'White hats don't want to work for us' moans understaffed FBI
Poor pay, invasive hiring process sees over a third of posts unfilled
The Federal Bureau of Investigation is struggling to hire computer scientists, according to a Department of Justice audit of the feeb's attempts to implement its Next Generation Cyber Initiative.
A 34-page audit report (PDF) from the DoJ notes that, while making considerable progress, the FBI has "encountered challenges in attracting external participants to its established Cyber Task Forces".
Noting that the FBI has not fully met its goals for the initiative, the DoJ report's foremost complaint is that the feeb's international public-private alliance – known as the National Cyber Investigative Joint Task Force (NCIJTF) – does not have a process to measure the timeliness of information sharing among members.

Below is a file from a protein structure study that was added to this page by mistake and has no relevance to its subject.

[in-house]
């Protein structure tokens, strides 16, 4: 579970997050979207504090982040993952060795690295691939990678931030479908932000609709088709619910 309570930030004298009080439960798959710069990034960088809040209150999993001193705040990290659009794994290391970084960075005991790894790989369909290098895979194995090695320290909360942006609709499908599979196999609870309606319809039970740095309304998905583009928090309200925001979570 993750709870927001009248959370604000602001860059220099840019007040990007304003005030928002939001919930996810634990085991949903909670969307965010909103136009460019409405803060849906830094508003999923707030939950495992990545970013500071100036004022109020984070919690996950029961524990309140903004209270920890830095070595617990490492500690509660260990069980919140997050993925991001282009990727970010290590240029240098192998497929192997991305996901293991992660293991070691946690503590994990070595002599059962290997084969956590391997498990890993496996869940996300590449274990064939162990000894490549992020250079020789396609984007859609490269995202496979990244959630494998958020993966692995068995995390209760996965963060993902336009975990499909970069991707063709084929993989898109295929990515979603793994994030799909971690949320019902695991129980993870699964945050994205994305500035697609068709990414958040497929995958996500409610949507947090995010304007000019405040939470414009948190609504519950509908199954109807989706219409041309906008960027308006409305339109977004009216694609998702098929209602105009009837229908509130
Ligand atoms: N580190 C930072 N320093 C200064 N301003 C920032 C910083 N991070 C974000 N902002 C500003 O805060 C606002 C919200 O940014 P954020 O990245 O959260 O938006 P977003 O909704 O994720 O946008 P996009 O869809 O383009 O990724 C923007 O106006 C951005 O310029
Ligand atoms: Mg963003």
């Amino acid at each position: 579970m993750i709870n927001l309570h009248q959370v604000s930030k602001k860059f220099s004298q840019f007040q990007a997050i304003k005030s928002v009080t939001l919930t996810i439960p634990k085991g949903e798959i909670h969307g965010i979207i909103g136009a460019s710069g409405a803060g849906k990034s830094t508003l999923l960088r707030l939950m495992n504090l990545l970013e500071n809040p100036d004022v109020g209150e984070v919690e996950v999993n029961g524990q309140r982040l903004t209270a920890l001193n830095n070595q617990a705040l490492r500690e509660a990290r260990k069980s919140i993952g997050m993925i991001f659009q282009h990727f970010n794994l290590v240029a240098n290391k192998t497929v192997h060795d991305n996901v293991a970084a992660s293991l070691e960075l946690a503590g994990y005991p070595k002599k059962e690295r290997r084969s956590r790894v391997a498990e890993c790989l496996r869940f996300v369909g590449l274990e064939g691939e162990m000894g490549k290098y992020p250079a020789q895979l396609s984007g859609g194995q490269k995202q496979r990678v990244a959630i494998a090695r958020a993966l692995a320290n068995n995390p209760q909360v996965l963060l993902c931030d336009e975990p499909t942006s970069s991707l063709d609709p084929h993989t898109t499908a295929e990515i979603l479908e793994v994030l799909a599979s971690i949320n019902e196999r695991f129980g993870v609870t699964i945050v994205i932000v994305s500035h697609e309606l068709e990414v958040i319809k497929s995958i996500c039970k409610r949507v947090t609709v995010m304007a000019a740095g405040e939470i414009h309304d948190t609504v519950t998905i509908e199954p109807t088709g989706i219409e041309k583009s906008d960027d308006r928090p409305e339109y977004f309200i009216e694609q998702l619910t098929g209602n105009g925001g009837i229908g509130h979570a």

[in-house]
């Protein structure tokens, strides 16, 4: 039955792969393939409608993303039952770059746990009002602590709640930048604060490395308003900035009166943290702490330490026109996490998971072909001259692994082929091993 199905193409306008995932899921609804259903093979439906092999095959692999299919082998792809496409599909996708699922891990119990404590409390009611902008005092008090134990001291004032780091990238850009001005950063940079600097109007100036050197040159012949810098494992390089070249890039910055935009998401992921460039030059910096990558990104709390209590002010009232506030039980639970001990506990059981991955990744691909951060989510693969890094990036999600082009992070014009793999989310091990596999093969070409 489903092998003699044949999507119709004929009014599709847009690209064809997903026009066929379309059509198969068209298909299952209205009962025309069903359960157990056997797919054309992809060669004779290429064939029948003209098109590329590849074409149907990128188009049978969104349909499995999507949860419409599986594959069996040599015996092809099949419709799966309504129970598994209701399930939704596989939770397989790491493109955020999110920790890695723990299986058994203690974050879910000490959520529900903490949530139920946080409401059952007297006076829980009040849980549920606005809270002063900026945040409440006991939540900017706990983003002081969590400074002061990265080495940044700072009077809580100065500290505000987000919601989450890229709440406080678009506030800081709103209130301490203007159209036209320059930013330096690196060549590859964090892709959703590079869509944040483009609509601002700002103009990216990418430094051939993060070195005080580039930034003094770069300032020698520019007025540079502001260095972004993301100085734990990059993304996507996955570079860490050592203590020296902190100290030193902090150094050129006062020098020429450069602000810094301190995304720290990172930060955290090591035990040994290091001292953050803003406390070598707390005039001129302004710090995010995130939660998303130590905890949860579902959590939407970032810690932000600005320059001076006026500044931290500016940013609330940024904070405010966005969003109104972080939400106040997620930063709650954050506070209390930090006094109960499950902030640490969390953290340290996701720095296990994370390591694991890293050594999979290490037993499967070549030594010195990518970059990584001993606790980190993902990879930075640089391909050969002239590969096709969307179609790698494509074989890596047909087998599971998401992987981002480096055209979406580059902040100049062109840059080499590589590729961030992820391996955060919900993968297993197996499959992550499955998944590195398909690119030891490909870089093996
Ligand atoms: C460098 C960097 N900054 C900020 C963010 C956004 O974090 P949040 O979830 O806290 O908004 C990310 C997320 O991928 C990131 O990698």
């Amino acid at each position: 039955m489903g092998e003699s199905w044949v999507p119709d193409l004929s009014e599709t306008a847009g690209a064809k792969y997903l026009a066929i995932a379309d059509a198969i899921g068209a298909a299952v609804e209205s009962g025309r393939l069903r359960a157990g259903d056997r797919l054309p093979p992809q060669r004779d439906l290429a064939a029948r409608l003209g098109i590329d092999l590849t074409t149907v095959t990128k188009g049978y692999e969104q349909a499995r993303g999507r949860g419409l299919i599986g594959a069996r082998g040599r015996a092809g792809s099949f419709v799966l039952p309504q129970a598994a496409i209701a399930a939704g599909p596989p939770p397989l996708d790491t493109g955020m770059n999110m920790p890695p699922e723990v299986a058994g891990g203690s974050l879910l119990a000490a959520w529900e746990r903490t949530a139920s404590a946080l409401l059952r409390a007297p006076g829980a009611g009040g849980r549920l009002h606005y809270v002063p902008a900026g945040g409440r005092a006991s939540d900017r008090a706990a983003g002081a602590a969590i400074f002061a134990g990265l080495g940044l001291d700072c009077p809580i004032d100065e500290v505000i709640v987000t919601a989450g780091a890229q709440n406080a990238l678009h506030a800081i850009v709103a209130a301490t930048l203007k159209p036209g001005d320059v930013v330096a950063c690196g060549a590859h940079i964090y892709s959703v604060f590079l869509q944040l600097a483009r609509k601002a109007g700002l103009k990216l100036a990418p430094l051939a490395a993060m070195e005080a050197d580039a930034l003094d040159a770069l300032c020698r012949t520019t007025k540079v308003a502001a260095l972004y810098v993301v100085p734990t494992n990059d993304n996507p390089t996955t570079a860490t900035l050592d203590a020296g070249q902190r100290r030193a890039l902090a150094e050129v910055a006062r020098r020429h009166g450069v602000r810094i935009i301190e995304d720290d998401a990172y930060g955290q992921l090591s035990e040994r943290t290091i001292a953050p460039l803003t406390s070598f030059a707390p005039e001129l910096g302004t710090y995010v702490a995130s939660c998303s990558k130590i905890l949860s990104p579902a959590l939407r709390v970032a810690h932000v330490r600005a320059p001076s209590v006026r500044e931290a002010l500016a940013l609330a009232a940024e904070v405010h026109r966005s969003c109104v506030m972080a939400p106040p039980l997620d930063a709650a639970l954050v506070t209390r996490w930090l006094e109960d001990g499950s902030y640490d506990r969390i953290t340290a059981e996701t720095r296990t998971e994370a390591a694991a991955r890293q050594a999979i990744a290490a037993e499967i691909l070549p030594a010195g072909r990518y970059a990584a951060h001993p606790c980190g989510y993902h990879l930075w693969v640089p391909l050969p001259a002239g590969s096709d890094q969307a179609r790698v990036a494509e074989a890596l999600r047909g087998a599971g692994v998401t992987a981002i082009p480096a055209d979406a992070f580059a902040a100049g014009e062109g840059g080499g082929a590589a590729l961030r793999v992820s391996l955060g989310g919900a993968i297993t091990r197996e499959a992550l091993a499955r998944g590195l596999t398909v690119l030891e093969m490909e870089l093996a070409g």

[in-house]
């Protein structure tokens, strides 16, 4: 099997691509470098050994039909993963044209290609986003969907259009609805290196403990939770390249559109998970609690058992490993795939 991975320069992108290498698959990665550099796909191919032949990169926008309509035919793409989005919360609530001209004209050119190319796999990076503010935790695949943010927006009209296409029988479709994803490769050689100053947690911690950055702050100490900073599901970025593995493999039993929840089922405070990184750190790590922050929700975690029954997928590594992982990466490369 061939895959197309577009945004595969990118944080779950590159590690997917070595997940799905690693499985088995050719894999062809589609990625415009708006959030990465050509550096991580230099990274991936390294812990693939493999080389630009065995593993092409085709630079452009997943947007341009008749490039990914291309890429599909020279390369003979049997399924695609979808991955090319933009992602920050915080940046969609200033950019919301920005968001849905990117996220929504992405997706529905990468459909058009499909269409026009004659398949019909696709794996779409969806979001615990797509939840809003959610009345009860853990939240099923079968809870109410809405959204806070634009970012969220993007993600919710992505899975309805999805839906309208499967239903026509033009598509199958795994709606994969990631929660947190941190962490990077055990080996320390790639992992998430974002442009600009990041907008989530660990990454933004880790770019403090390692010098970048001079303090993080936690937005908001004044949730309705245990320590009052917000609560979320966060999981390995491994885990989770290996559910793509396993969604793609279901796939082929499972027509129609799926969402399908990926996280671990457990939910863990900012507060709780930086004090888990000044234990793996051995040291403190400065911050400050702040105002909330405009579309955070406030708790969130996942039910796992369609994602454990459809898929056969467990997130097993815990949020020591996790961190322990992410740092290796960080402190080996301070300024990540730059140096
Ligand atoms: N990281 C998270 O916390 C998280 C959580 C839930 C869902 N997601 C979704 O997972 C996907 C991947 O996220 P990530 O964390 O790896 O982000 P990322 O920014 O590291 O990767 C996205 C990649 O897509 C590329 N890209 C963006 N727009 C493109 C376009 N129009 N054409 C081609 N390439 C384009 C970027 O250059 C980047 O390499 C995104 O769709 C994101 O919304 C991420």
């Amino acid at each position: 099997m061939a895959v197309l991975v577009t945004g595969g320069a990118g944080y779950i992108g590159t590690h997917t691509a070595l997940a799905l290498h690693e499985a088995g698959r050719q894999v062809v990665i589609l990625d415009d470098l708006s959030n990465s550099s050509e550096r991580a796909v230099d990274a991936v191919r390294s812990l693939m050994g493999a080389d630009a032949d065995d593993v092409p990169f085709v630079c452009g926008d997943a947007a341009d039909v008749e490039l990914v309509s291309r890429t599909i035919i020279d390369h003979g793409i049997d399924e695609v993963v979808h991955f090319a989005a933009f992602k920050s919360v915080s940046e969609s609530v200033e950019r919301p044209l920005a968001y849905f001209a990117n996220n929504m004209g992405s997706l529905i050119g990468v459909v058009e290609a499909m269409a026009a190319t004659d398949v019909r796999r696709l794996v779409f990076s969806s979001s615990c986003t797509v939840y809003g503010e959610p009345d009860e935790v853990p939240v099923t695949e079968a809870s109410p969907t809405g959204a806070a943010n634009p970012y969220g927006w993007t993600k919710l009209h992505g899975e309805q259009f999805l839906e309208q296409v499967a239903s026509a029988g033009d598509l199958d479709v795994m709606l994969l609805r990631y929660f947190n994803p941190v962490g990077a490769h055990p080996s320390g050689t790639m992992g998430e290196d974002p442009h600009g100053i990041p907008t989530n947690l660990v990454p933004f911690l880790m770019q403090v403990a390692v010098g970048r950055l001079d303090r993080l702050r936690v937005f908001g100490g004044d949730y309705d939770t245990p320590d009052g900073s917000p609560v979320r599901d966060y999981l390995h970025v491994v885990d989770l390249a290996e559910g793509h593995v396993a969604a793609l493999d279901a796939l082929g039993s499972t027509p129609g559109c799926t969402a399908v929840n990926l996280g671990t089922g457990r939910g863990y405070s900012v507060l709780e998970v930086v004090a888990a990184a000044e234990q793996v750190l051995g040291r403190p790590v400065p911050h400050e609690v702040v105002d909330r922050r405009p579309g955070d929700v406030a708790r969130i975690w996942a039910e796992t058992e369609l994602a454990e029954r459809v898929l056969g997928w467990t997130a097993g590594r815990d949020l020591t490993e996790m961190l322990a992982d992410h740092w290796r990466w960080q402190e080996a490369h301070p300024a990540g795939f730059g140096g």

The audit also bemoaned how hiring and retaining qualified white hats remained a challenge for the FBI, especially when competing private-sector entities pay more and have less invasive recruitment processes.
The FBI reportedly did not hire 52 of the 134 computer scientists for which it was authorised, meaning 38 per cent of the workforce it requires (as per budget) is simply not there.
This additionally means that five of the FBI's 56 field offices do not have even a single computer scientist assigned to their Cyber Task Force.
Back in 2011, the Office of the Inspector General gave the FBI a thorough scolding over its inability to address America's cyber-intrusion threat, for which it has become the responsible national body. The Next Generation Cyber Initiative was launched in response, essentially as a platform for funding increases in the face of a swelling number of data breaches and cyber-attacks in recent years.
This is not the first mention of the FBI's difficulties in recruiting infosec professionals. Last year, the feeb's director James Comey said the company was re-examining its drugs policy as too many applicants seemed to be enjoying a doobie en route to interview. ®